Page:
ARTIST PROFILE: Ray Oppenheimer, Lighting Designer for Much Ado

Meet Ray Oppenheimer, the primary lighting designer for Much Ado About Nothing in the 2015 Santa Cruz Shakespeare Summer Festival.

Where are you from originally? Where do you call home now?

I was born in San Francisco and grew up in the Bay Area. I went to school at UCSC and bounced around a bit before landing in Oakland, CA where I live in a historic firehouse with my fiance Victoria, our cat, two chinchillas, and six chickens.

How did you come to be a part of Santa Cruz Shakespeare’s 2015 festival? Do you have a history with us, or is this your first time?

I was contacted by Kurt Landisman about being the primary lighting designer for Much Ado About Nothing as he had conflicts with the shows’ load in dates. I was happy to be invited to work with Kurt and even more excited to be back working at Santa Cruz Shakespeare. When I was in college at UCSC, I worked as an electrician for what was then Shakespeare Santa Cruz  learning from the professional lighting designers they brought in. It feels really good to have come full circle and to be able to help the next generation of students.

What has your experience been like working with Santa Cruz Shakespeare this season?

This season has been a challenge. This is the first year that there have been three shows out in the Glen. To do this while staying on budget and within the technical constraints of the Glen took a lot of careful planning and collaboration. That being said, the creative team and artistic staff at SCS have been a pleasure to work with.

Santa Cruz Shakespeare Much Ado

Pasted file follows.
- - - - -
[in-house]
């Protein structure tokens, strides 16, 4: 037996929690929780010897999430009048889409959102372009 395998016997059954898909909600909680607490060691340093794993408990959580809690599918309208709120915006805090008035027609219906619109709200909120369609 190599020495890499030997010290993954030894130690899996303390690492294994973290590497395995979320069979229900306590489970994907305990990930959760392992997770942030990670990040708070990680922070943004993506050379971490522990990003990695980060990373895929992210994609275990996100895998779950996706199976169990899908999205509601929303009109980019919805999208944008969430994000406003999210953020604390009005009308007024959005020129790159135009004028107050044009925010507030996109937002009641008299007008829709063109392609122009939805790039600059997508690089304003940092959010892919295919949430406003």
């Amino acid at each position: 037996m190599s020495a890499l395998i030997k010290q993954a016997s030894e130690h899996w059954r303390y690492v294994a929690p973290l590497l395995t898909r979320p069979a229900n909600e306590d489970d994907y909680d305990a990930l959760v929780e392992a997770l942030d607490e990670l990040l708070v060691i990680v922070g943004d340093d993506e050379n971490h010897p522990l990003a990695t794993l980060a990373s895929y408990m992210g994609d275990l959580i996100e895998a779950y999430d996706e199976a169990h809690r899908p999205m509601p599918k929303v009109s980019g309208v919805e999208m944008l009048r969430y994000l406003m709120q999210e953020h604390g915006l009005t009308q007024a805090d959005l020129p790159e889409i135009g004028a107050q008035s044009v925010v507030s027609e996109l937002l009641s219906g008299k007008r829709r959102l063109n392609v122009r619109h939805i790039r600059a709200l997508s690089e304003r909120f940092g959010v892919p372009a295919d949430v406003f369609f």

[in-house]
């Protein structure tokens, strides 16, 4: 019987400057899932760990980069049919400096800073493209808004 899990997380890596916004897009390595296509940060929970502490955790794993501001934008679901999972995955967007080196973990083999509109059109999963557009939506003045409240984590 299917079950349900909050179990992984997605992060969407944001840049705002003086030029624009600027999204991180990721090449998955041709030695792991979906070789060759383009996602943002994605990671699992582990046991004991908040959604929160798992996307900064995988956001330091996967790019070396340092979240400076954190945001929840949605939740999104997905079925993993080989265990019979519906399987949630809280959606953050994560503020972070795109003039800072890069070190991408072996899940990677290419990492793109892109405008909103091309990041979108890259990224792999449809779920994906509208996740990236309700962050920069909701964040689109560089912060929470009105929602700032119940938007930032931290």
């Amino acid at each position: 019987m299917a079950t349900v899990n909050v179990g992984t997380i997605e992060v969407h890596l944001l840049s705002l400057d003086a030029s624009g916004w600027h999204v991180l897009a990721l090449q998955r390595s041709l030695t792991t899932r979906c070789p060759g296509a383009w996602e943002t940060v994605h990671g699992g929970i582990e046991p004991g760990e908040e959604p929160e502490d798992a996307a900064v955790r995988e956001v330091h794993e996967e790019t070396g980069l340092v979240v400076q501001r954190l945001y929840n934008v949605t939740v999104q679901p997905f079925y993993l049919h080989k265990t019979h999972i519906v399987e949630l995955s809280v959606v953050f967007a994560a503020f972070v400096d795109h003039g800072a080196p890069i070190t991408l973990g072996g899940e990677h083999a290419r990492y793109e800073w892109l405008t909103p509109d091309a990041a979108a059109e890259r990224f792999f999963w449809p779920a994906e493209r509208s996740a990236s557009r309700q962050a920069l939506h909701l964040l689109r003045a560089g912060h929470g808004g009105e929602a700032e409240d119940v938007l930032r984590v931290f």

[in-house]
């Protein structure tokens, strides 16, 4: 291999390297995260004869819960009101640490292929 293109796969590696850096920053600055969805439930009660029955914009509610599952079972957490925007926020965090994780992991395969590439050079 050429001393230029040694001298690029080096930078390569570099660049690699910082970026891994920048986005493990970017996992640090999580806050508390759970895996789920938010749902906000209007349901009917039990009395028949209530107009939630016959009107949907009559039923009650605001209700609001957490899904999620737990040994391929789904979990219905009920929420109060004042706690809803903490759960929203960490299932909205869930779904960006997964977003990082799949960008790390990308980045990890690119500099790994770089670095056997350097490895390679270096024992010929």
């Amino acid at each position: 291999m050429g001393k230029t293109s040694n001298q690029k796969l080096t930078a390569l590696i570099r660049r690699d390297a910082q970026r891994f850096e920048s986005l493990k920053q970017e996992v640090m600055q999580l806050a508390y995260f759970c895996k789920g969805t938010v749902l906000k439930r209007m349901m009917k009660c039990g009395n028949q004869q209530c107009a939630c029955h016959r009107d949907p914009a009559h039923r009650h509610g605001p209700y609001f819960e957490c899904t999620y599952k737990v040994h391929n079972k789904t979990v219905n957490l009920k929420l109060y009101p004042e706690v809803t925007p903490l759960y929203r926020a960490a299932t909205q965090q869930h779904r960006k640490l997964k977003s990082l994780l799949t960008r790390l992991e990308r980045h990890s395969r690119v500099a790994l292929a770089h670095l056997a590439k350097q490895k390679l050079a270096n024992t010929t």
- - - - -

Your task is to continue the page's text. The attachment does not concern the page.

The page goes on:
The cast of Much Ado About Nothing. Photo by rr jones.

 How did you approach your lighting design work? What inspired your choices?  Was there anything you discovered during your process that surprised you?

Much Ado About Nothing was to be set in a working vineyard during harvest time. Talking with the director about how the set never shifted to change locations led me to the idea of shifting times. I worked to shift the time out in the courtyard of the vineyard. These time shifts became the central focus of the design.

What have been some of your favorite things to do in the Santa Cruz area when you weren’t rehearsing/working?

I love the farmers markets. Tuesdays and Fridays I grab fresh fruits and veggies at the base of the UCSC campus. Wednesdays I pop over to the downtown market. All this fresh produce is great. The other thing I have been enjoying is how bike friendly Santa Cruz is. I brought my bike with me and have been enjoying biking around.

What is your favorite Shakespeare play? Why?

I like them all the same.

Why should people come to see Santa Cruz Shakespeare’s plays this summer?

This is the last season in the Glen and while I am sure the new venue will have a magic all its own there is something truly special about this venue that should not be missed.


Tickets on sale now for the 2015 season, which features three outdoor productions, starting with the wickedly romantic Shakespeare comedy Much Ado About Nothing, opening July 3; followed by David Ives’s modern adaptation of the wickedly hilarious 17th century farce, The Liar, opening July 24; and Shakespeare’s wicked tragedy, Macbeth, opening August 7. Plus, SCS continues the tradition of its intern-showcasing Fringe production with four performances of the wickedly festive comedy The Rover, starting August 18.

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